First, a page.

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12.15.22 – GLUCKSTADT, Miss. – WLBT – By Anthony Warren

Gluckstadt’s police chief hopes a new ordinance will send a strong message that crime will not be tolerated in Mississippi’s newest city.

On Tuesday, the mayor and board of aldermen approved an ordinance requiring retail business centers with 25 or more parking spaces or 2,000 square feet of building space to install video surveillance cameras.

The ordinance, which goes into effect 30 days after passage, requires cameras to meet certain resolution requirements, and to cover parking lots, entry and exit points from businesses. Businesses also must post signage saying that surveillance systems are in place.

“We want them for a deterrent and more of an investigative tool,” Police Chief Wendell Watts said. “If a crime occurs, we can use the footage to capture [the suspects] quickly and get the word out that this is not the city to come to and commit crimes in.”

He says he appreciates the mayor and board for supporting the ordinance and supporting law enforcement.

“Things like this benefit everybody,” Watts said.

According to a draft copy of the measure found on Gluckstadt’s website, businesses shall install, maintain and operate camera systems “capable of producing retrievable and identifiable images and storing them on digital video recorders, or other comparable media, that can be enlarged and used to assist law enforcement in offender identification, apprehension and prosecution.”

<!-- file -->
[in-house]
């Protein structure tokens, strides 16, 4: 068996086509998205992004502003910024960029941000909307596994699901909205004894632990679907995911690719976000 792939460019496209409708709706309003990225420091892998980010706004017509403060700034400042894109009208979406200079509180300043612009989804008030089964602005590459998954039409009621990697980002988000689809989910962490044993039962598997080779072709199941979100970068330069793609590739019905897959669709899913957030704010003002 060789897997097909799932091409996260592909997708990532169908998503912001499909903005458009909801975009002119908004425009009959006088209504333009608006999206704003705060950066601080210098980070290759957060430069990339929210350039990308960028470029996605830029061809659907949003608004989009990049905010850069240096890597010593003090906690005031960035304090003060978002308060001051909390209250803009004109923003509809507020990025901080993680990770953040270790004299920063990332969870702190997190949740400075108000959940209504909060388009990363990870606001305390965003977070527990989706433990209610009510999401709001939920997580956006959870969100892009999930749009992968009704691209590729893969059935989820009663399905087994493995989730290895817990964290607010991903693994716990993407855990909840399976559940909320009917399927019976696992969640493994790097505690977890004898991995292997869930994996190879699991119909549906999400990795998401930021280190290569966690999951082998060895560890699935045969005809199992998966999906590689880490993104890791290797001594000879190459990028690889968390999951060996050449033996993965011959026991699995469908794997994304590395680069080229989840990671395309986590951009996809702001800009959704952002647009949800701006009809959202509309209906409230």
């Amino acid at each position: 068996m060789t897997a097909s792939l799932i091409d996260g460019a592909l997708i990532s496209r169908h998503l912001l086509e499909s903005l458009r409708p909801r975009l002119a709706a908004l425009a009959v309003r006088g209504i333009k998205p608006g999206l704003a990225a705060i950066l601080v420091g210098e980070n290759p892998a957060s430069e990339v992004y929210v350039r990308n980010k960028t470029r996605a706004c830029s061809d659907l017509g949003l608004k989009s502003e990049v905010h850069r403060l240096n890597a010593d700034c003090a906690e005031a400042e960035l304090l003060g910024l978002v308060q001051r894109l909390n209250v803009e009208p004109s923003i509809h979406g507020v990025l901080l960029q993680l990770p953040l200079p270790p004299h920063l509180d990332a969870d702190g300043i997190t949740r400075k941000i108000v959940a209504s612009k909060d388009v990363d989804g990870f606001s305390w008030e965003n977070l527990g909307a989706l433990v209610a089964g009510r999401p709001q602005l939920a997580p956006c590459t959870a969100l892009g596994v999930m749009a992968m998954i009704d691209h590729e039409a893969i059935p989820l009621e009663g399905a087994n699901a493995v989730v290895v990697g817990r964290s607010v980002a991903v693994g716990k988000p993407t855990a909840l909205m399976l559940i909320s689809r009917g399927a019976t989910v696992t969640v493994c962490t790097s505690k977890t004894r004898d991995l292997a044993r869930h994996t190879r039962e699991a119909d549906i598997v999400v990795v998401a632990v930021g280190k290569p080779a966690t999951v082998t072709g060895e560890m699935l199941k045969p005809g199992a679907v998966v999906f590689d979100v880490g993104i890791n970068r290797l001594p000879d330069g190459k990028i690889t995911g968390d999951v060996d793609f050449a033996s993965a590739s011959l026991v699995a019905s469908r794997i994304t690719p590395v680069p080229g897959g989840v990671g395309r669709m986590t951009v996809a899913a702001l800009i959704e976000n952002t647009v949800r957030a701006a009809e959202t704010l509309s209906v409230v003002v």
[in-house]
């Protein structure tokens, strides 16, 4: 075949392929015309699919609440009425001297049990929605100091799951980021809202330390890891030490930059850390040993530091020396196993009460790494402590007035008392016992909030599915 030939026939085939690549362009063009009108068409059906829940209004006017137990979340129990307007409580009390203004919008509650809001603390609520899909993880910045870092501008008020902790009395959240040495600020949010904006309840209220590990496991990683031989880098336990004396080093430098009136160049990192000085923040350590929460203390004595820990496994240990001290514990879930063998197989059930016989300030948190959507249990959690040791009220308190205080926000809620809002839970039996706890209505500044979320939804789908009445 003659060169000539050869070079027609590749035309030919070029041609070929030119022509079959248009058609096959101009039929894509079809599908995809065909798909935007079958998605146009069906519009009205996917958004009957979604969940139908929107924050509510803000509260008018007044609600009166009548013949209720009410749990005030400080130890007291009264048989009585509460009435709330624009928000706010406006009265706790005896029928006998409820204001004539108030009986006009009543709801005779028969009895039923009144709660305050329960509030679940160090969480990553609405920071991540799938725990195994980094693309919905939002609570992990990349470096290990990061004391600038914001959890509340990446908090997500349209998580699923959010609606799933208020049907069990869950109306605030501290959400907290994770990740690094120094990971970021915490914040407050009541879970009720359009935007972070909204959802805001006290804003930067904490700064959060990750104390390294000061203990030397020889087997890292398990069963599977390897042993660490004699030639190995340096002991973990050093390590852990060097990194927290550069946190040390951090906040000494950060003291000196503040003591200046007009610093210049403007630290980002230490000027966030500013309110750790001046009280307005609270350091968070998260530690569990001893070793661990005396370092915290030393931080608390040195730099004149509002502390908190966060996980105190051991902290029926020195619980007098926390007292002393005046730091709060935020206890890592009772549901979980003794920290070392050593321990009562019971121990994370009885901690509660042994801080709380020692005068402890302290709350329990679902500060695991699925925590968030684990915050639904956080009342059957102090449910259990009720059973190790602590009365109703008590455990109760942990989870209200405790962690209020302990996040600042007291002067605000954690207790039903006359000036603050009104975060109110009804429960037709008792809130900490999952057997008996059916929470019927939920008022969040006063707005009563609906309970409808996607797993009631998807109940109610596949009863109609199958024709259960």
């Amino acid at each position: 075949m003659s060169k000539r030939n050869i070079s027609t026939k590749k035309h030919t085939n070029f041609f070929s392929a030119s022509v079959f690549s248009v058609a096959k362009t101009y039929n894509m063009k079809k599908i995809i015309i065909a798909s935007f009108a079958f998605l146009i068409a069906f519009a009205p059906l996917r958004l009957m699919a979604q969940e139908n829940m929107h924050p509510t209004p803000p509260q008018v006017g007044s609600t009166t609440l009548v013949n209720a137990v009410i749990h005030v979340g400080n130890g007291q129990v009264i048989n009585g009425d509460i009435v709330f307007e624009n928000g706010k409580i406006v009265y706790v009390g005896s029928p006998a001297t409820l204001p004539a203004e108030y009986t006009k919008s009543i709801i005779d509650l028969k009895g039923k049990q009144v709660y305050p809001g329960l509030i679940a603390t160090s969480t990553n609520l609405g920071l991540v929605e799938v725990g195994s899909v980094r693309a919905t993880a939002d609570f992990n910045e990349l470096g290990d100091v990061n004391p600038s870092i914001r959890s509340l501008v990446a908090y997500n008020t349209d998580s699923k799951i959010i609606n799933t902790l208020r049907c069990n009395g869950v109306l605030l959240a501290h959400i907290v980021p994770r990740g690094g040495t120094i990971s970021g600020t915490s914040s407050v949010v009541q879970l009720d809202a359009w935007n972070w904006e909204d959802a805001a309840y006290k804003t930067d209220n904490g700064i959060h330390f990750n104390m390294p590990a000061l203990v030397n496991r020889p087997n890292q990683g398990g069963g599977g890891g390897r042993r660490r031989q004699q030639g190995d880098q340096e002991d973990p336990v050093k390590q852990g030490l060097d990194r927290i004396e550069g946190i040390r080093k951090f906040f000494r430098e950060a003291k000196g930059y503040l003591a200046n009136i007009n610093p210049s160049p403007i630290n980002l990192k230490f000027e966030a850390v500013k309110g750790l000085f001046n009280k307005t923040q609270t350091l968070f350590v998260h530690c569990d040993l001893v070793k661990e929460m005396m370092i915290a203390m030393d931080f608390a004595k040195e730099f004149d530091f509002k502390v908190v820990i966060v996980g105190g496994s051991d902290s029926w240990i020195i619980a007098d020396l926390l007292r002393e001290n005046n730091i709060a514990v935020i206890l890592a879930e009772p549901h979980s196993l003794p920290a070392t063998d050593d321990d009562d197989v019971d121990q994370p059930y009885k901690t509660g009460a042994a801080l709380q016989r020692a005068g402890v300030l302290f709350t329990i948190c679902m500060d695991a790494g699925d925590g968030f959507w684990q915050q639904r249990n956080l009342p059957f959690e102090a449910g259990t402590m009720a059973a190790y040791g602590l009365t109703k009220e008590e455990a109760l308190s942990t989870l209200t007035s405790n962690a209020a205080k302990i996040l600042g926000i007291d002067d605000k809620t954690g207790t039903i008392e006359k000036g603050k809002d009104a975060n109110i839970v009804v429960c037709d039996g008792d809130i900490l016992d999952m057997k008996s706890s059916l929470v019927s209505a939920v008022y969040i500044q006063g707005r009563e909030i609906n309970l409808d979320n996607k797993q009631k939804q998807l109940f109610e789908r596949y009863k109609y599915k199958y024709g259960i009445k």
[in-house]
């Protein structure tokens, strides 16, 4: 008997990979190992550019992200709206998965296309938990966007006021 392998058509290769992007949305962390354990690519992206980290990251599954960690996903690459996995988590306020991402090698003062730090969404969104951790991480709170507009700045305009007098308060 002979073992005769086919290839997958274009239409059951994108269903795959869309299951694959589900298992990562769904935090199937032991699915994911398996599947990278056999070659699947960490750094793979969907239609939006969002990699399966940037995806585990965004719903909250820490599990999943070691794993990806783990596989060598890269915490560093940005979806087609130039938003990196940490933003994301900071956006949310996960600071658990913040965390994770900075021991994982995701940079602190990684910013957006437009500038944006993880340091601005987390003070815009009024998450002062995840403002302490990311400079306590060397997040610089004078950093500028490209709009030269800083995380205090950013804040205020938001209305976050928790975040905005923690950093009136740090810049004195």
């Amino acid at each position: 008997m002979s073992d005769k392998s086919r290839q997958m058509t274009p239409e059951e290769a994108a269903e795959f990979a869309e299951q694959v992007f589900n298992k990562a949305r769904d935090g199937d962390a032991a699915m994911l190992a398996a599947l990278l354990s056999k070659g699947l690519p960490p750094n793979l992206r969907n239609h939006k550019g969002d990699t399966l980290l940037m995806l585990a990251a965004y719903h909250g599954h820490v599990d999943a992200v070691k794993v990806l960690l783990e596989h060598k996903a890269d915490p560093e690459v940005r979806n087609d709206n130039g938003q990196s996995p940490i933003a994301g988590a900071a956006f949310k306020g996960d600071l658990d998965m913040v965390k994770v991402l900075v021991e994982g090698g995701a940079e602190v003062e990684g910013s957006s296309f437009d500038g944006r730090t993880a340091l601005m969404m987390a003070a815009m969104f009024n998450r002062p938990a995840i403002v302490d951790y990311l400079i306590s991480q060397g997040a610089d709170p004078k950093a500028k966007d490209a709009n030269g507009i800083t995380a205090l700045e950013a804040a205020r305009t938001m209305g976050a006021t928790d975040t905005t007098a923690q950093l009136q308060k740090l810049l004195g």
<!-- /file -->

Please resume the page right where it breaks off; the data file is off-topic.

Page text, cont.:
The cameras must have a minimum of 480 total vertical lines, a 640×480 recording resolution and infrared capability for nighttime use. The devices must be able to store data for 30 days or more.

“If we have a crime, we’ll have something to go on,” Watts said. “They will use with developing a timeline, and we can use them [in conjunction] with the cameras we installed throughout the city in identifying suspects.”

Cameras must be installed 18 months from the measure’s effective date. Failure to do so could result in a $500-a-day penalty, the draft ordinance states.

Amazon.com shows camera systems range from several hundred to several thousand dollars, depending on quality and resolution.

Architect Daniel Wooldridge says the ordinance is a “good idea.”

Wooldridge has designed or developed more than 140,000 square feet of retail space across the city, including Sullivan’s Market Place at the intersection of Gluckstadt Road and Mississippi 463.

Other projects Wooldridge has been involved in include a restaurant across from Sullivan’s called the Twisted Turnip, which is slated to open in January, as well as a 15,000-square-foot retail center next to it, which is all leased and expected to open in the spring.

“It’s a small price to pay and a smart move to make the city safer,” he said.

Ticket prices in Gluckstadt also are going up, with the board of aldermen approving a $2 surcharge for Crime Stoppers.

The additional fee will be added to tickets and other misdemeanor charges prosecuted through municipal court.

Proceeds from the fee will go to Central Mississippi Crime Stoppers to go toward rewards for tipsters. The funds will be collected by the city and then turned over to the Mississippi Department of Public Safety, which will then turn it over to Crime Stoppers, the ordinance states.

Watts, a longtime law enforcement veteran, says that over the years, Crime Stoppers has “assisted in the capture of numerous major criminals, not just here [but] all over.”